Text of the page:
Note, here, that this is not the same as Section 144 prohibitory orders in the physical world, where the State cordons off certain areas and prohibits assemblies there, ostensibly for the purpose of preventing riots. The justification for those prohibitory orders (and even they must meet the standard of proportionality, and cannot be perpetually extended) is that once the crowd is in place, you actually can’t separate the rioters from those caught up in the riot – and so you prevent the crowd from forming in the first place. That argument doesn’t translate into the digital world, especially when you already have a Section 144 order in place preventing assemblies on the ground.

That being the case, what justifies a departure from targeted shut-downs of identified mobile numbers to an assessment of what an “area” is like? I suggest that our Constitution allows for only one situation in which that approach is permitted: a declaration or “Proclamation” of Emergency, where (certain) rights may be suspended en masse, without the need for the proportionality assessment that may require individualised targeting. In other words, our Constitution recognises that there may exist rare and exceptional situations, where the situation is such that the a proportionate restriction of fundamental rights is (temporarily) impossible, and for the period of that impossibility, the State is exempted from adhering to the constitutional standard.

But here’s the crucial point: an Emergency must be declared formally. Not only must citizens be put on notice that their rights are suspended, but the existence of an exceptional situation – because of its very character – must strictly adhere to the legal formalities that are required to bring it into force. There’s been a lot of talk lately about an “undeclared Emergency”, but the point to note is that in legal terms, an “undeclared Emergency” is an absurdity. Without the legal form, it does not exist; and if it does not exist, it cannot be assumed in Court.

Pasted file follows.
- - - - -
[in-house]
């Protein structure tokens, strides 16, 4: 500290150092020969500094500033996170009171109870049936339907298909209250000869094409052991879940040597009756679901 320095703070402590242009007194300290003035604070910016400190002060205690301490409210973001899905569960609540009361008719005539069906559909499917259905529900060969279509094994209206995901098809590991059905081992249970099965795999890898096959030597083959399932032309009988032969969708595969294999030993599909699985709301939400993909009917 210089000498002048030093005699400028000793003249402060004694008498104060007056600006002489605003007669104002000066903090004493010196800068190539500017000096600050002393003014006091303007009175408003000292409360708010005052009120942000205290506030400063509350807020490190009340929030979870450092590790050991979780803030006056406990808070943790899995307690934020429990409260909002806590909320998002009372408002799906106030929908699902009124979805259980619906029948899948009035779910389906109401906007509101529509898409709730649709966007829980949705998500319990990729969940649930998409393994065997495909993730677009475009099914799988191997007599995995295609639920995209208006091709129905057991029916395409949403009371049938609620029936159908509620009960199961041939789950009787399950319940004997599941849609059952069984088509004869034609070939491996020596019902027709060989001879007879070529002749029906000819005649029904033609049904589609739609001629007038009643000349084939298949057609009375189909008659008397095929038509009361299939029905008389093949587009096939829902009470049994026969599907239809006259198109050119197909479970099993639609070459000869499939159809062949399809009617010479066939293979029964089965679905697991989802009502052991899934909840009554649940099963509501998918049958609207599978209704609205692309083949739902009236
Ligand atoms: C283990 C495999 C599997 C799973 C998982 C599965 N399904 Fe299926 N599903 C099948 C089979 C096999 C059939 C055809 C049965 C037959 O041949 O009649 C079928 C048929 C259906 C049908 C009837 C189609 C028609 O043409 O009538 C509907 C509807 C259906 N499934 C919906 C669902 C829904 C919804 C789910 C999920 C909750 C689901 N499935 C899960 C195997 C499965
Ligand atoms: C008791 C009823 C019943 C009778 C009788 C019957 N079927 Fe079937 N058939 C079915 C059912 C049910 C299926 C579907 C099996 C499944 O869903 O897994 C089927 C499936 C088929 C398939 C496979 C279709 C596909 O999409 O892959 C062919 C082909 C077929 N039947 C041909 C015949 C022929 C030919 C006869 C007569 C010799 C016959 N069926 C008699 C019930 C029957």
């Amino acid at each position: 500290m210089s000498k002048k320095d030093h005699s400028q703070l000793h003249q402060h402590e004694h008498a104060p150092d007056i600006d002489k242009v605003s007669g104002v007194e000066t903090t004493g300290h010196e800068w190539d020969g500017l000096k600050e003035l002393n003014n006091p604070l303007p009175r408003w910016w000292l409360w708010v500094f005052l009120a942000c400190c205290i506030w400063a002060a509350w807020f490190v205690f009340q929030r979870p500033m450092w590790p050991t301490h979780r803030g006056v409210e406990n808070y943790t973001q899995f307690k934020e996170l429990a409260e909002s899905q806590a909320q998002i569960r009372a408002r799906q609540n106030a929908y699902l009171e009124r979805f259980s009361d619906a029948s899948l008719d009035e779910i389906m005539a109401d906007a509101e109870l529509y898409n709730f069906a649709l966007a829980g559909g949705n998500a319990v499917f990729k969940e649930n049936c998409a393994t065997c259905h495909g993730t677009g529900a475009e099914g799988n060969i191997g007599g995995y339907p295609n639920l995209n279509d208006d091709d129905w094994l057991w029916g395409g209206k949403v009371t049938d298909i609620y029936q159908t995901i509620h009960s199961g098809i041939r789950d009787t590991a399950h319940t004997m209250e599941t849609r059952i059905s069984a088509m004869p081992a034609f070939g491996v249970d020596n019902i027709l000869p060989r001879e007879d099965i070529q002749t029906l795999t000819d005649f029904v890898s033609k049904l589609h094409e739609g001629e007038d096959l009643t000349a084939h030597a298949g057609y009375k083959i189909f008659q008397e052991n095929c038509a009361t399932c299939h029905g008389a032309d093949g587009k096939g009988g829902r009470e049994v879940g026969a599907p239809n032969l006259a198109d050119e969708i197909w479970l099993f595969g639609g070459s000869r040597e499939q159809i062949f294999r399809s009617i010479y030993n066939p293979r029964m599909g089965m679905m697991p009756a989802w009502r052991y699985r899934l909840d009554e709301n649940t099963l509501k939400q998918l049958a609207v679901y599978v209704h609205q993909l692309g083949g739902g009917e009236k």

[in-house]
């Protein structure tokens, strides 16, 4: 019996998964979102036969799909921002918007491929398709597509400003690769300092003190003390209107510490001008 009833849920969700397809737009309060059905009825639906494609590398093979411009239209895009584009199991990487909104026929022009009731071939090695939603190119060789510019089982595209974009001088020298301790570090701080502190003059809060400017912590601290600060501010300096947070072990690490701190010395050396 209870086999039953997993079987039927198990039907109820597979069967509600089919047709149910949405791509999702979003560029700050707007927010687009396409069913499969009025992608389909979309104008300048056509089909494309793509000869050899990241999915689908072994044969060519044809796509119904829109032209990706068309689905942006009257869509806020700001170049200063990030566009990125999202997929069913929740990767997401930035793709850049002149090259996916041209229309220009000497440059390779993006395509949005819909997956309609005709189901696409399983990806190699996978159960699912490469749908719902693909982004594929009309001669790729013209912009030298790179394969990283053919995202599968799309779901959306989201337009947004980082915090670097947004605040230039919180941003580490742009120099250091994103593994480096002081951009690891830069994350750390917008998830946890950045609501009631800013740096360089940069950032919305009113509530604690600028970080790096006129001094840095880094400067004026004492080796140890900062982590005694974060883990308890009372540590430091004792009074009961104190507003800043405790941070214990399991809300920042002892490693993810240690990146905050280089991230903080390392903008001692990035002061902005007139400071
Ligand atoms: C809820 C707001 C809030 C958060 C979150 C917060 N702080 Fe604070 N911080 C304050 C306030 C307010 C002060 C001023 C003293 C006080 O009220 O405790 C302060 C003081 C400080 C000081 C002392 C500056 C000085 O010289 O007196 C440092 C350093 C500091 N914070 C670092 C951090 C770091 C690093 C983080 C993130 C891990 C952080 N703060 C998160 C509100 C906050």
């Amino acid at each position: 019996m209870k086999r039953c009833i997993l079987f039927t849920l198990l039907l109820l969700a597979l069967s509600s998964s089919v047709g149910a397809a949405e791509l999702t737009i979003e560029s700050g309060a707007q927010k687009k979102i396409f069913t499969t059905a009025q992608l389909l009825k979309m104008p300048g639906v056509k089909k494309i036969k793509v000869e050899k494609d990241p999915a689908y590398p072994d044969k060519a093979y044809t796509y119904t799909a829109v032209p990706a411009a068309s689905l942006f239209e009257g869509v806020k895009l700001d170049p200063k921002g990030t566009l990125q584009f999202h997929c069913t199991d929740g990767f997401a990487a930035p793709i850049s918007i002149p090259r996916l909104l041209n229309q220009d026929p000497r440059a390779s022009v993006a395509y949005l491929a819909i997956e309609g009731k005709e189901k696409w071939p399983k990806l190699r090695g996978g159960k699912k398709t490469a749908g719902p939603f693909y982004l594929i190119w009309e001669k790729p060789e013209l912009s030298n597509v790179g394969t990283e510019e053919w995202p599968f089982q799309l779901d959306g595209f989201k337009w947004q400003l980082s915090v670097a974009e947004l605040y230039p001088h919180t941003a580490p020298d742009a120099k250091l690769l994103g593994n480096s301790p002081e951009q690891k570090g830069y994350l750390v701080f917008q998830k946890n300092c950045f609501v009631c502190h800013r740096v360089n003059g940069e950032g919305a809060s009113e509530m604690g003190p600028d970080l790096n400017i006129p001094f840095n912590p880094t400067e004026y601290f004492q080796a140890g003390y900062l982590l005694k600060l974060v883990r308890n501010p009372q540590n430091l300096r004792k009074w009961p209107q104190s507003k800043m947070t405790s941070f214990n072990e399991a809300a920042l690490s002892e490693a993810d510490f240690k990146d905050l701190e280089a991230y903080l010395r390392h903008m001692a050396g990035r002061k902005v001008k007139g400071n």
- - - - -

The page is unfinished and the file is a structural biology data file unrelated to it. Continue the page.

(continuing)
Or, to put the point more simply: there are two legal regimes. The normal legal regime, which requires the Court to rigorously apply its constitutional standards to violations of rights; and the Emergency regime, in which (some of) those rights stand suspended. But the two regimes cannot (legally) bleed into one another; where there is no Emergency, the State cannot “implicitly” invoke its logic in Court – and equally, the Court cannot, in its orders, act as if there was an Emergency.